The sleep of reason? Childhood and criminal capacity

McDiarmid, Claire Robertson (2004) The sleep of reason? Childhood and criminal capacity. PhD thesis, University of Glasgow.

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Abstract

This thesis is concerned with the response of the criminal law and the criminal justice system in Scotland to children who commit serious crimes. It has two major themes. First, it seeks to reconcile the paradox inherent in the status of "child-criminal" between an individual who is, simultaneously, in need of protection (as a child) and the perpetrator of a seriously wrongful, sometimes violent act (as a criminal). Its second theme, and its main premise, is that the tendency which the criminal law has sometimes shown to respond only to one of the opposing elements of "child" and "criminal" can be rectified by a thorough investigation the child's understanding of his/her criminal act in its context, the results of which are then used to inform decision-making about the child and, in particular, sentencing. The thesis is particularly concerned, therefore, with the child's criminal capacity and his/her criminal responsibility. The thesis re-examines the mental element in crime where the accused is a child, organising it into three discrete but overlapping constituents. First, there is a threshold (conceived as three preconditions of understanding, empathy and knowledge of criminality) which the court must establish that the child-accused crosses before s/he can be tried at all. Thereafter, assuming the threshold is met, the court must investigate his/her criminal capacity by hearing evidence on the six capacity points set out in thesis (volitional element, distinction between right and wrong, causation, understanding of criminality and criminal consequences, rationality and mens rea-related capacity points). Finally, mens rea is defined, in the most pared down fashion possible, so that it is principally a factual issue for the Crown to prove. All elements of understanding which are sometimes subsumed within it are stripped out and become part of criminal capacity. The thesis then examines the approach taken by Scots criminal law, both historically and in modem times, to the child's criminal capacity and also the role of welfare and the children's hearings system in relation to the child's criminal responsibility. It concludes first that it is possible to reconcile the welfare and justice approaches to children who offend so that a more holistic picture of the child-criminal emerges and, second, with a plea for the fair, equal and compassionate treatment of child-accused, to be facilitated by changes to existing criminal procedure necessary to accommodate the reconceived mental element.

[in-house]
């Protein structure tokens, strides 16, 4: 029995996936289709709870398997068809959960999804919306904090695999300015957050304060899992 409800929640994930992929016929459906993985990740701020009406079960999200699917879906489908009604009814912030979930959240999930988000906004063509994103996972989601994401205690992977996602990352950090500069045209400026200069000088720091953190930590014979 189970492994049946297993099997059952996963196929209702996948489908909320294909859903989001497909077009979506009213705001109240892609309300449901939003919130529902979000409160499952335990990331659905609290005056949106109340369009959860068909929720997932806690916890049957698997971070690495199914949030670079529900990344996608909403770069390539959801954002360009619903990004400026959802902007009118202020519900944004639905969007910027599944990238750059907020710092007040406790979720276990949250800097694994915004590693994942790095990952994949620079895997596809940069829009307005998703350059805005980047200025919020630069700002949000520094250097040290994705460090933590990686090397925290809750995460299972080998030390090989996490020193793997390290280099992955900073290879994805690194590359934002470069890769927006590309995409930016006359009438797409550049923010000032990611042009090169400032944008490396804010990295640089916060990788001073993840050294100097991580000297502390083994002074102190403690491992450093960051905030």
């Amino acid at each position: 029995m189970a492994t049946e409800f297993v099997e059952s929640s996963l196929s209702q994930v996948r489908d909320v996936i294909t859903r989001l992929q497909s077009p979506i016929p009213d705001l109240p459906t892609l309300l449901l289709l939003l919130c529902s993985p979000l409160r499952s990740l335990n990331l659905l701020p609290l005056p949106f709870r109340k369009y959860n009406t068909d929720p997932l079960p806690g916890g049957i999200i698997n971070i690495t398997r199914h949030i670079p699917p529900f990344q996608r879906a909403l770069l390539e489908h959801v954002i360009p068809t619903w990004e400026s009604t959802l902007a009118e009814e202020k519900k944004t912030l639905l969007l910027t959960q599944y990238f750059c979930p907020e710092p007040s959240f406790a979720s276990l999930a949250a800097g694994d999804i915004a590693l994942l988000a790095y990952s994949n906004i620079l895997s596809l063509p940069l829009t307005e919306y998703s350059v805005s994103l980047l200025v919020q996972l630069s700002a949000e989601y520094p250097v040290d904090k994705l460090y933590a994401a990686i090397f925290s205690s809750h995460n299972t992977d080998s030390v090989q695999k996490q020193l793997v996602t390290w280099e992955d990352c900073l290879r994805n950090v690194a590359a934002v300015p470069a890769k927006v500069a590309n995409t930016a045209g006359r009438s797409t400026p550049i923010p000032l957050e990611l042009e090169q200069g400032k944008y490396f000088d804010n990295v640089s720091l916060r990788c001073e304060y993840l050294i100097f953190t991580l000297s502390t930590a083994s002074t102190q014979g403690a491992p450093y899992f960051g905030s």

Item Type: Thesis (PhD)
Qualification Level: Doctoral
Additional Information: Adviser: Lindsay Farmer
Keywords: Criminology
Date of Award: 2004
Depositing User: Enlighten Team
Unique ID: glathesis:2004-71908
Copyright: Copyright of this thesis is held by the author.
Date Deposited: 17 May 2019 09:31
Last Modified: 17 May 2019 09:31
URI: http://theses.gla.ac.uk/id/eprint/71908

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